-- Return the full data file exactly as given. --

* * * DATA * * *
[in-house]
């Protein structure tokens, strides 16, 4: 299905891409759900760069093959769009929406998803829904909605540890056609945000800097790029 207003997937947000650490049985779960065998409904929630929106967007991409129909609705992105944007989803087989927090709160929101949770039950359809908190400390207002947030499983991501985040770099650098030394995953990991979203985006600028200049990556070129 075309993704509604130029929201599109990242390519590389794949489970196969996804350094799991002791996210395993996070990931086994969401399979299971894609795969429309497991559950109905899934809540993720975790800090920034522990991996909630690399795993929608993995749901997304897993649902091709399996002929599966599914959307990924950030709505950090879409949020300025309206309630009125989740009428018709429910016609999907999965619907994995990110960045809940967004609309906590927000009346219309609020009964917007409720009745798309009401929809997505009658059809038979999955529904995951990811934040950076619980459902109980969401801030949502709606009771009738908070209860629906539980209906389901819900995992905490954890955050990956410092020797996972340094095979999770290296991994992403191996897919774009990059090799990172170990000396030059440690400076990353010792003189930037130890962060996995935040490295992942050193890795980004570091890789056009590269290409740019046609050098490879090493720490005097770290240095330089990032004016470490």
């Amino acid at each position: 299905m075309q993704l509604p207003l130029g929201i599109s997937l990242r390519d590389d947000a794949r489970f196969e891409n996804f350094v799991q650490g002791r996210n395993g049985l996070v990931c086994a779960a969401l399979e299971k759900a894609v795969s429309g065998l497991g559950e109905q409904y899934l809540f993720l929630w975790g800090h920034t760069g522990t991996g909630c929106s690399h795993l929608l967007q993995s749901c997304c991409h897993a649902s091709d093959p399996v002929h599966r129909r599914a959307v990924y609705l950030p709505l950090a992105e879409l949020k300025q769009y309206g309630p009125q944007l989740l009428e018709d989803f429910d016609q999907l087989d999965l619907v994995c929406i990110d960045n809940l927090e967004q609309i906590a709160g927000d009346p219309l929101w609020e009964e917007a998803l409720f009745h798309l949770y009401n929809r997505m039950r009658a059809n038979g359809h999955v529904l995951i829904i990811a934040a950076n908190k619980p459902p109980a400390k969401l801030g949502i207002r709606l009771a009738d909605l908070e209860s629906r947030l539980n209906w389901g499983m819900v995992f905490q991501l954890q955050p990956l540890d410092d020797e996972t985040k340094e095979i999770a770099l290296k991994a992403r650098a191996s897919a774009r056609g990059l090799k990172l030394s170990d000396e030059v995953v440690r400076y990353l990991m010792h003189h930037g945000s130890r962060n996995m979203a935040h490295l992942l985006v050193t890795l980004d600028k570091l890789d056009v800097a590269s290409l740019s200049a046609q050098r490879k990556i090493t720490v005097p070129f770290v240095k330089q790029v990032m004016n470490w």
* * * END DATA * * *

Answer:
[in-house]
């Protein structure tokens, strides 16, 4: 299905891409759900760069093959769009929406998803829904909605540890056609945000800097790029 207003997937947000650490049985779960065998409904929630929106967007991409129909609705992105944007989803087989927090709160929101949770039950359809908190400390207002947030499983991501985040770099650098030394995953990991979203985006600028200049990556070129 075309993704509604130029929201599109990242390519590389794949489970196969996804350094799991002791996210395993996070990931086994969401399979299971894609795969429309497991559950109905899934809540993720975790800090920034522990991996909630690399795993929608993995749901997304897993649902091709399996002929599966599914959307990924950030709505950090879409949020300025309206309630009125989740009428018709429910016609999907999965619907994995990110960045809940967004609309906590927000009346219309609020009964917007409720009745798309009401929809997505009658059809038979999955529904995951990811934040950076619980459902109980969401801030949502709606009771009738908070209860629906539980209906389901819900995992905490954890955050990956410092020797996972340094095979999770290296991994992403191996897919774009990059090799990172170990000396030059440690400076990353010792003189930037130890962060996995935040490295992942050193890795980004570091890789056009590269290409740019046609050098490879090493720490005097770290240095330089990032004016470490």
């Amino acid at each position: 299905m075309q993704l509604p207003l130029g929201i599109s997937l990242r390519d590389d947000a794949r489970f196969e891409n996804f350094v799991q650490g002791r996210n395993g049985l996070v990931c086994a779960a969401l399979e299971k759900a894609v795969s429309g065998l497991g559950e109905q409904y899934l809540f993720l929630w975790g800090h920034t760069g522990t991996g909630c929106s690399h795993l929608l967007q993995s749901c997304c991409h897993a649902s091709d093959p399996v002929h599966r129909r599914a959307v990924y609705l950030p709505l950090a992105e879409l949020k300025q769009y309206g309630p009125q944007l989740l009428e018709d989803f429910d016609q999907l087989d999965l619907v994995c929406i990110d960045n809940l927090e967004q609309i906590a709160g927000d009346p219309l929101w609020e009964e917007a998803l409720f009745h798309l949770y009401n929809r997505m039950r009658a059809n038979g359809h999955v529904l995951i829904i990811a934040a950076n908190k619980p459902p109980a400390k969401l801030g949502i207002r709606l009771a009738d909605l908070e209860s629906r947030l539980n209906w389901g499983m819900v995992f905490q991501l954890q955050p990956l540890d410092d020797e996972t985040k340094e095979i999770a770099l290296k991994a992403r650098a191996s897919a774009r056609g990059l090799k990172l030394s170990d000396e030059v995953v440690r400076y990353l990991m010792h003189h930037g945000s130890r962060n996995m979203a935040h490295l992942l985006v050193t890795l980004d600028k570091l890789d056009v800097a590269s290409l740019s200049a046609q050098r490879k990556i090493t720490v005097p070129f770290v240095k330089q790029v990032m004016n470490w």